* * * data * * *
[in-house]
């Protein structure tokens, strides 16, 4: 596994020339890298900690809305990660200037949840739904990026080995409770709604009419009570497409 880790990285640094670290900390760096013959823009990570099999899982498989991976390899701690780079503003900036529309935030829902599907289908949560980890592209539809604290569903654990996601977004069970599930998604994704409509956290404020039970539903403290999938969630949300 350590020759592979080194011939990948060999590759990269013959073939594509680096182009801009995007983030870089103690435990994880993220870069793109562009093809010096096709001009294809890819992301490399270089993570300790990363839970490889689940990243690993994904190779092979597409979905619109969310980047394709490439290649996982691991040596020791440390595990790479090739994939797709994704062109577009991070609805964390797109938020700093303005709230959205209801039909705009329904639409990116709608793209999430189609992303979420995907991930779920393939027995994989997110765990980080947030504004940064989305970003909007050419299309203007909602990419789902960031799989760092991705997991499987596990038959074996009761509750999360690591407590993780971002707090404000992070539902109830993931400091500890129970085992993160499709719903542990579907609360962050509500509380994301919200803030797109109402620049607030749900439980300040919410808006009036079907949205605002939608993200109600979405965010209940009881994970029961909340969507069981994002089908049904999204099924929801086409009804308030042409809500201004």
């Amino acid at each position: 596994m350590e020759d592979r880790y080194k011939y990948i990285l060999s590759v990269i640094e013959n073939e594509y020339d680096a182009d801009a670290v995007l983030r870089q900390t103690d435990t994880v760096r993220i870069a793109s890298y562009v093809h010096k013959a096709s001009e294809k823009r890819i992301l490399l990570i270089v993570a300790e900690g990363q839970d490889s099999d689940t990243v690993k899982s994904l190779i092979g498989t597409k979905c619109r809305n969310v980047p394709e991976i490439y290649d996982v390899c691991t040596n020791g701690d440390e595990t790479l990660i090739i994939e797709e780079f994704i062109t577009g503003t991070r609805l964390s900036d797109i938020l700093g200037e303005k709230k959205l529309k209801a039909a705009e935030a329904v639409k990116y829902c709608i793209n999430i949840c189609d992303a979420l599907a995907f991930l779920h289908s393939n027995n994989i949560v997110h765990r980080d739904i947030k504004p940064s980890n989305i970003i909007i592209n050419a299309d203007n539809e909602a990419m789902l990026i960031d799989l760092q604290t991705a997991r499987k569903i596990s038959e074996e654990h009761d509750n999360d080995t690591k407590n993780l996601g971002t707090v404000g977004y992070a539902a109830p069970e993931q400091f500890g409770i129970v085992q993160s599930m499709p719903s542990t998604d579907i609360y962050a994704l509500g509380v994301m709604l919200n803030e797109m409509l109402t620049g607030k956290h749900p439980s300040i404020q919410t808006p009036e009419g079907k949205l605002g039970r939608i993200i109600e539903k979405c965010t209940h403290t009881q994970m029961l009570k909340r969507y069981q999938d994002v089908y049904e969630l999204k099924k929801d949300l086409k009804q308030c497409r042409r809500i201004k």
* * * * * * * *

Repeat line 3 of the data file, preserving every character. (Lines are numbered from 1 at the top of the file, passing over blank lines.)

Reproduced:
């Amino acid at each position: 596994m350590e020759d592979r880790y080194k011939y990948i990285l060999s590759v990269i640094e013959n073939e594509y020339d680096a182009d801009a670290v995007l983030r870089q900390t103690d435990t994880v760096r993220i870069a793109s890298y562009v093809h010096k013959a096709s001009e294809k823009r890819i992301l490399l990570i270089v993570a300790e900690g990363q839970d490889s099999d689940t990243v690993k899982s994904l190779i092979g498989t597409k979905c619109r809305n969310v980047p394709e991976i490439y290649d996982v390899c691991t040596n020791g701690d440390e595990t790479l990660i090739i994939e797709e780079f994704i062109t577009g503003t991070r609805l964390s900036d797109i938020l700093g200037e303005k709230k959205l529309k209801a039909a705009e935030a329904v639409k990116y829902c709608i793209n999430i949840c189609d992303a979420l599907a995907f991930l779920h289908s393939n027995n994989i949560v997110h765990r980080d739904i947030k504004p940064s980890n989305i970003i909007i592209n050419a299309d203007n539809e909602a990419m789902l990026i960031d799989l760092q604290t991705a997991r499987k569903i596990s038959e074996e654990h009761d509750n999360d080995t690591k407590n993780l996601g971002t707090v404000g977004y992070a539902a109830p069970e993931q400091f500890g409770i129970v085992q993160s599930m499709p719903s542990t998604d579907i609360y962050a994704l509500g509380v994301m709604l919200n803030e797109m409509l109402t620049g607030k956290h749900p439980s300040i404020q919410t808006p009036e009419g079907k949205l605002g039970r939608i993200i109600e539903k979405c965010t209940h403290t009881q994970m029961l009570k909340r969507y069981q999938d994002v089908y049904e969630l999204k099924k929801d949300l086409k009804q308030c497409r042409r809500i201004k």